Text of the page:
Lawyer, activist, children’s advocate
Today we know her as the founder and president of the Children’s Defense Fund. Her list of accomplishments started early; she was the first African American woman admitted to the Mississippi Bar Association.
Marian Wright Edelman was born in 1939 in Bennettsville, South Carolina, the youngest of five children. Her father was a minister who believed strongly that education was the key to helping his children get ahead. Edelman also credits her father with teaching her the importance of righting injustices. When she was growing up in Bennettsville, African American children were not allowed to enter city parks. Her father took land behind his church and built a park where African American children could play.
Edelman attended Spelman College, a liberal arts college for black women in Atlanta, Georgia. She studied abroad during part of this time and intended to go into foreign service but when she returned to Spelman in 1959 she became active in the civil rights movement and decided that she could work most effectively if she had a law degree. She attended Yale Law School and eventually moved to Jackson Mississippi where she became director of the NAACP Legal Defense and Education Fund. As noted, she was the first African American female admitted to the Mississippi Bar Association.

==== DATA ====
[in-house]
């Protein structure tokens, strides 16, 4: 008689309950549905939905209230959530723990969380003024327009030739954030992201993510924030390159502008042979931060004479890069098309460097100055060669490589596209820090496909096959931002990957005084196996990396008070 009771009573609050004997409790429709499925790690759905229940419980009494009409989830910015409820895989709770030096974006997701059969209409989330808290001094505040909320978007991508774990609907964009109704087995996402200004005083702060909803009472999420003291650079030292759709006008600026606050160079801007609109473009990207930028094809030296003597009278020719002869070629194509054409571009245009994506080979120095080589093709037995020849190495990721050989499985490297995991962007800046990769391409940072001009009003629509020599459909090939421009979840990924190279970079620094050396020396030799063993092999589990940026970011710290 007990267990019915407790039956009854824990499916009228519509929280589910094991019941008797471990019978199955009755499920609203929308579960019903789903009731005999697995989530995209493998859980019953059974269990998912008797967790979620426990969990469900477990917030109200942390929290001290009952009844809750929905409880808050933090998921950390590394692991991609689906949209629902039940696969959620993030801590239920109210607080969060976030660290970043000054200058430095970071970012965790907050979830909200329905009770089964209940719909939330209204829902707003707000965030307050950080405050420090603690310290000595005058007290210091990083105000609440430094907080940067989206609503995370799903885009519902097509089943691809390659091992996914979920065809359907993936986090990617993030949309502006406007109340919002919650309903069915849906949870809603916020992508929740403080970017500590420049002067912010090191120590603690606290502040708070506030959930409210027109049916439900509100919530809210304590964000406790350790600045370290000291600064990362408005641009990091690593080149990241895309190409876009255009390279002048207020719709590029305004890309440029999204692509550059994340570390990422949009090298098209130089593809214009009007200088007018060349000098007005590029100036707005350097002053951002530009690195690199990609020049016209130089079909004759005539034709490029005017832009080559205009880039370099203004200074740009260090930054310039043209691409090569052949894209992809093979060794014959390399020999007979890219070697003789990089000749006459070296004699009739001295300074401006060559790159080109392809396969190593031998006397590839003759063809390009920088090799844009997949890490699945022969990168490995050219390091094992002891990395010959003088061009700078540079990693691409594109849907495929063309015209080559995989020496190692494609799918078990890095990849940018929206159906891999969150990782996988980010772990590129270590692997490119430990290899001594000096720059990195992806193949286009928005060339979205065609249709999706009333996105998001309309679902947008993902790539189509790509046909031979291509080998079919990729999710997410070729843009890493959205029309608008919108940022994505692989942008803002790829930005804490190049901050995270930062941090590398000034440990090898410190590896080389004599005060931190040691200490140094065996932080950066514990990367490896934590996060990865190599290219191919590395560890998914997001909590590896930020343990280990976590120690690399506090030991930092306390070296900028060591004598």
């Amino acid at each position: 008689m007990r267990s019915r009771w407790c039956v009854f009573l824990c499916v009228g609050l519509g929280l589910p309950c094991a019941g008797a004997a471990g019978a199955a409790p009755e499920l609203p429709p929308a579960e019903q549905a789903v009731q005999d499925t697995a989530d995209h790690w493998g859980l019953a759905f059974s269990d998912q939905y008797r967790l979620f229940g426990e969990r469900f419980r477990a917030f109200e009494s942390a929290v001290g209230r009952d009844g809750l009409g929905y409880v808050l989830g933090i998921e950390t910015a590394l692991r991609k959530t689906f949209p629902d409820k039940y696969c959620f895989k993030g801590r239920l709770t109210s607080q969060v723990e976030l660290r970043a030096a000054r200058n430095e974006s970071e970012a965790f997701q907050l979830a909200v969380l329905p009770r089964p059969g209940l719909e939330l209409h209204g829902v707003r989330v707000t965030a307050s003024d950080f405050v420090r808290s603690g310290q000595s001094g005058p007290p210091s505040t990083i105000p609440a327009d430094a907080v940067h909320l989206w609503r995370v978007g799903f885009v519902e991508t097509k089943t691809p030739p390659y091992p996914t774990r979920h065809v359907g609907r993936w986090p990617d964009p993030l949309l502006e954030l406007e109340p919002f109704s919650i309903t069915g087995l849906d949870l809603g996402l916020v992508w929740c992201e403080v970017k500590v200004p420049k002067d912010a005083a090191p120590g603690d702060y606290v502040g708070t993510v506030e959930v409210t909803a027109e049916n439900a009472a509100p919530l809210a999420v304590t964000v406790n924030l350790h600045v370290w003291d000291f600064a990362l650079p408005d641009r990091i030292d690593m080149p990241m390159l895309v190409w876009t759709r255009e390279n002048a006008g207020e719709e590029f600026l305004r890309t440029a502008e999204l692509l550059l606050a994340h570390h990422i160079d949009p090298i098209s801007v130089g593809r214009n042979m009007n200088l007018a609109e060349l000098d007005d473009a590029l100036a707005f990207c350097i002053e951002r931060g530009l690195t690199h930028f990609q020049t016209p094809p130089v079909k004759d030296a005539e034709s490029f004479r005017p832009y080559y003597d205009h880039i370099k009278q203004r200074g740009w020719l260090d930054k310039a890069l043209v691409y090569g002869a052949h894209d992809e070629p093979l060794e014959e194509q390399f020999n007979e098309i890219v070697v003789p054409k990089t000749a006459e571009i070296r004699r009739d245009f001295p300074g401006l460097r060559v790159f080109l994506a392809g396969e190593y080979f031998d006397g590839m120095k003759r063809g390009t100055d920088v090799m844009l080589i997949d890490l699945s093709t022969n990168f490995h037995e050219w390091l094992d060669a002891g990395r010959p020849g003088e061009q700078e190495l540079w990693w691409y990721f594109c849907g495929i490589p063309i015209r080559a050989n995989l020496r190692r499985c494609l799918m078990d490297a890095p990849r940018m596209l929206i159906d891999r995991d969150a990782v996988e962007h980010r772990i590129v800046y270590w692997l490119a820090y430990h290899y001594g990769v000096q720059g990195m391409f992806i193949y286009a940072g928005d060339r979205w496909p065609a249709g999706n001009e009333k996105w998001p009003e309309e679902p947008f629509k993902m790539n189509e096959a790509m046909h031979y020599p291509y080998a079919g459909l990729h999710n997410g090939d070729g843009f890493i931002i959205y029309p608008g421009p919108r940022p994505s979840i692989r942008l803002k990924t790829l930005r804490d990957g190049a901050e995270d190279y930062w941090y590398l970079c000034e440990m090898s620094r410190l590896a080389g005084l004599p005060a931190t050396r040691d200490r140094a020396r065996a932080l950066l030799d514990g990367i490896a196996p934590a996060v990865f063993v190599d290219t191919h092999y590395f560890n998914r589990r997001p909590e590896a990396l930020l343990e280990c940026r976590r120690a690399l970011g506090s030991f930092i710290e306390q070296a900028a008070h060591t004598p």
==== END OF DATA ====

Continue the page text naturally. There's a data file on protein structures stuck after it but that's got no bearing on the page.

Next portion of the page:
While in Mississippi she was a big advocate for family programs including Head Start. In 1968 she moved to Washington and became counsel to Dr. Martin Luther King Jr.’s Poor People’s Campaign and went on to found the Washington Project where she lobbied Congress for expanding programs for children and families. In 1973 this program became what is now the Children’s Defense Fund, which describes itself as a voice for all the children of America, including the poor, minorities and disabled children; it also serves as an advocacy and research center for children’s issues. Edelman is still president of the organization.
She speaks frequently and has written numerous articles and books including the autobiographical The Measure of Our Success: A Letter to My Children and Yours. She has received numerous awards.
Edelman also writes regularly for The Huffington Post. I have just signed up to get alerts whenever she posts, but if you have time to read only one of her postings, read the one she just wrote about Sojourner Truth on International Woman’s Day (3-8-11): “Ain’t I a Woman?” In it, she reminds us what we, at heart, already know: Women are often the ones who put in the serious work involved in bringing about social change.
And I close with a quote from Edelman: “Service is a rent you pay for living.”